6 March 2020

New Ice Core Storage facility at the Niels Bohr Institute, University of Copenhagen. Official inauguration on 11 March

Ice cores:

The researchers at the Niels Bohr Institute, University of Copenhagen, are world leading in climate research based on ice cores. The ice core research at the institute dates back slightly more than 50 years and takes its starting point in the research performed by one of the pioneers in climate research, Professor Willi Dansgaard, in 1967-69. Since then 12 ice cores, reaching a depth of more than 2 km, have been drilled worldwide, and no less than 5 have been drilled by the Danish group. The ice core research group are now opening a modern, collected ice core storage facility in Brøndby near Copenhagen.

Iben with an ice core ind the new ice core freezer
Iben with an ice core in the new ice core freezerThe collection holds ice from the inland ice sheet, Renland glacier, Hans Tausen ice sheet, Flade Isblink og Disko in Greenland, from Vostok, Dome C, Byrd, the South Pole, EDML, Roosewelt Island and  Siple Station in Antarctica, as well as ice from Iceland, Chile og Slovakia.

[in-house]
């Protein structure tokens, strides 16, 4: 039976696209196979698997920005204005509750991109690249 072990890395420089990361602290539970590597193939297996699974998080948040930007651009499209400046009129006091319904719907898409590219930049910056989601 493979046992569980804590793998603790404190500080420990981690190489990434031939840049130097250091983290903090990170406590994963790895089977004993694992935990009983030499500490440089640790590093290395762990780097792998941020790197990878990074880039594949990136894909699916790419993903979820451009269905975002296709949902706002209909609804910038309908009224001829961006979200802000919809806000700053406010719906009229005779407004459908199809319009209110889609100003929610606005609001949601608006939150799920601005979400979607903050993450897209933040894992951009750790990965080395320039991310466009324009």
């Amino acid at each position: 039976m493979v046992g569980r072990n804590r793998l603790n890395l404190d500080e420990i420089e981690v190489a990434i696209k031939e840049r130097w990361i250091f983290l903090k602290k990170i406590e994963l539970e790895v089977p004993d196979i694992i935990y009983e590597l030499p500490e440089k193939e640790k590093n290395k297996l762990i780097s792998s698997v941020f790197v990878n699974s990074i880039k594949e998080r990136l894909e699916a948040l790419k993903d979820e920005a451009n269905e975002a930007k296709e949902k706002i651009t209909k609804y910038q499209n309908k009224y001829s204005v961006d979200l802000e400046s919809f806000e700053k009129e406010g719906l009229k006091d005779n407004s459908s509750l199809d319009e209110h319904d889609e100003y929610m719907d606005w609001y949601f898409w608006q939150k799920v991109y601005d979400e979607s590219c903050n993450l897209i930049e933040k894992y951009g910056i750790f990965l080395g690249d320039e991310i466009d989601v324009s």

The ice core collection at the University of Copenhagen is a national treasure, now finally located in one place in a modern facility in Brøndby near Copenhagen. The collection consists of the drill samples made by the Danish group over the years. The deep drill cores amount to a length of more than 15 km and additional smaller drill samples of more than 5 km length. The ice core files are invaluable to the international climate research society and subject to much activity, with almost daily sample-taking of the valuable material.

The ice cores hold the answers to many questions about the development of prvious climate change on Earth – and thus provide the researchers with a highly improved ability to make predictions of the future development of Earth’s climate – a very pressing agenda.

The ice core storage is inaugurated at an official reception Wednesday 11 March (canceled due to coronavirus). On this day, another pioneer in ice core research, Professor Dorthe Dahl-Jensen receives the Mohn prize for arctic research.